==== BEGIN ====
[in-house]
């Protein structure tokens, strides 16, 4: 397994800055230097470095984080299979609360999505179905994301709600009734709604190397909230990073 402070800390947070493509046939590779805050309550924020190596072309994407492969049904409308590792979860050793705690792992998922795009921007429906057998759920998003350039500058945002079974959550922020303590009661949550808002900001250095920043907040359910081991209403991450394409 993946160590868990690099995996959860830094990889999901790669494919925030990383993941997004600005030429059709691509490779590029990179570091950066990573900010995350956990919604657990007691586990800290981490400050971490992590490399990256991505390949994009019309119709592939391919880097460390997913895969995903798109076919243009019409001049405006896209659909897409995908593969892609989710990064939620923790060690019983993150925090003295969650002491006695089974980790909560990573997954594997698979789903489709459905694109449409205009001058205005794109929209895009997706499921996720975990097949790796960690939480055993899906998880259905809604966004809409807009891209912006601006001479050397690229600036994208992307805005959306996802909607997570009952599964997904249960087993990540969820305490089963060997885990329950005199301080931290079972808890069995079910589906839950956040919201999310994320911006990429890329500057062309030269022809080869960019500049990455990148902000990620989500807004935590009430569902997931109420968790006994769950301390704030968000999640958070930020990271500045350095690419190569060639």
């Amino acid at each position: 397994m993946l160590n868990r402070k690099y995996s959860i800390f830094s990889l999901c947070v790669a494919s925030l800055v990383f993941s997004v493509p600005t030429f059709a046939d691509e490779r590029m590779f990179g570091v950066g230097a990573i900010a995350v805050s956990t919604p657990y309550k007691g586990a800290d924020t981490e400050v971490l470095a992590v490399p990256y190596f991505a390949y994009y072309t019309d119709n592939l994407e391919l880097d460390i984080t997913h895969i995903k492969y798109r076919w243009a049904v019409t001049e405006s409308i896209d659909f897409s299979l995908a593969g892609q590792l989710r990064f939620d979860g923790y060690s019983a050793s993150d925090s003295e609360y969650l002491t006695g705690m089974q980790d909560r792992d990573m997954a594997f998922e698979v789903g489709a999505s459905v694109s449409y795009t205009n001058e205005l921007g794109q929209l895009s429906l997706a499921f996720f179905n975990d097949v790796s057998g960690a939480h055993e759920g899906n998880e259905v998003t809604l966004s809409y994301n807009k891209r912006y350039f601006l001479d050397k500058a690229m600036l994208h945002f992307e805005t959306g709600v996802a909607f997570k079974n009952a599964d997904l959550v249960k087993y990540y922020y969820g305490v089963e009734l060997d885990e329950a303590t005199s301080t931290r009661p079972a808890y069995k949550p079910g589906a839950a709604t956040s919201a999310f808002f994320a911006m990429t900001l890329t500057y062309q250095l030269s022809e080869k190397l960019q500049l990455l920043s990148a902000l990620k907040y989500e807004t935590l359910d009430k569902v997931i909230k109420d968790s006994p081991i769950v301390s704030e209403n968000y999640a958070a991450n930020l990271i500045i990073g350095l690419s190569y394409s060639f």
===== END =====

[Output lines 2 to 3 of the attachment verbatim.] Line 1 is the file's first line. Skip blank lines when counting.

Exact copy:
């Protein structure tokens, strides 16, 4: 397994800055230097470095984080299979609360999505179905994301709600009734709604190397909230990073 402070800390947070493509046939590779805050309550924020190596072309994407492969049904409308590792979860050793705690792992998922795009921007429906057998759920998003350039500058945002079974959550922020303590009661949550808002900001250095920043907040359910081991209403991450394409 993946160590868990690099995996959860830094990889999901790669494919925030990383993941997004600005030429059709691509490779590029990179570091950066990573900010995350956990919604657990007691586990800290981490400050971490992590490399990256991505390949994009019309119709592939391919880097460390997913895969995903798109076919243009019409001049405006896209659909897409995908593969892609989710990064939620923790060690019983993150925090003295969650002491006695089974980790909560990573997954594997698979789903489709459905694109449409205009001058205005794109929209895009997706499921996720975990097949790796960690939480055993899906998880259905809604966004809409807009891209912006601006001479050397690229600036994208992307805005959306996802909607997570009952599964997904249960087993990540969820305490089963060997885990329950005199301080931290079972808890069995079910589906839950956040919201999310994320911006990429890329500057062309030269022809080869960019500049990455990148902000990620989500807004935590009430569902997931109420968790006994769950301390704030968000999640958070930020990271500045350095690419190569060639």
């Amino acid at each position: 397994m993946l160590n868990r402070k690099y995996s959860i800390f830094s990889l999901c947070v790669a494919s925030l800055v990383f993941s997004v493509p600005t030429f059709a046939d691509e490779r590029m590779f990179g570091v950066g230097a990573i900010a995350v805050s956990t919604p657990y309550k007691g586990a800290d924020t981490e400050v971490l470095a992590v490399p990256y190596f991505a390949y994009y072309t019309d119709n592939l994407e391919l880097d460390i984080t997913h895969i995903k492969y798109r076919w243009a049904v019409t001049e405006s409308i896209d659909f897409s299979l995908a593969g892609q590792l989710r990064f939620d979860g923790y060690s019983a050793s993150d925090s003295e609360y969650l002491t006695g705690m089974q980790d909560r792992d990573m997954a594997f998922e698979v789903g489709a999505s459905v694109s449409y795009t205009n001058e205005l921007g794109q929209l895009s429906l997706a499921f996720f179905n975990d097949v790796s057998g960690a939480h055993e759920g899906n998880e259905v998003t809604l966004s809409y994301n807009k891209r912006y350039f601006l001479d050397k500058a690229m600036l994208h945002f992307e805005t959306g709600v996802a909607f997570k079974n009952a599964d997904l959550v249960k087993y990540y922020y969820g305490v089963e009734l060997d885990e329950a303590t005199s301080t931290r009661p079972a808890y069995k949550p079910g589906a839950a709604t956040s919201a999310f808002f994320a911006m990429t900001l890329t500057y062309q250095l030269s022809e080869k190397l960019q500049l990455l920043s990148a902000l990620k907040y989500e807004t935590l359910d009430k569902v997931i909230k109420d968790s006994p081991i769950v301390s704030e209403n968000y999640a958070a991450n930020l990271i500045i990073g350095l690419s190569y394409s060639f």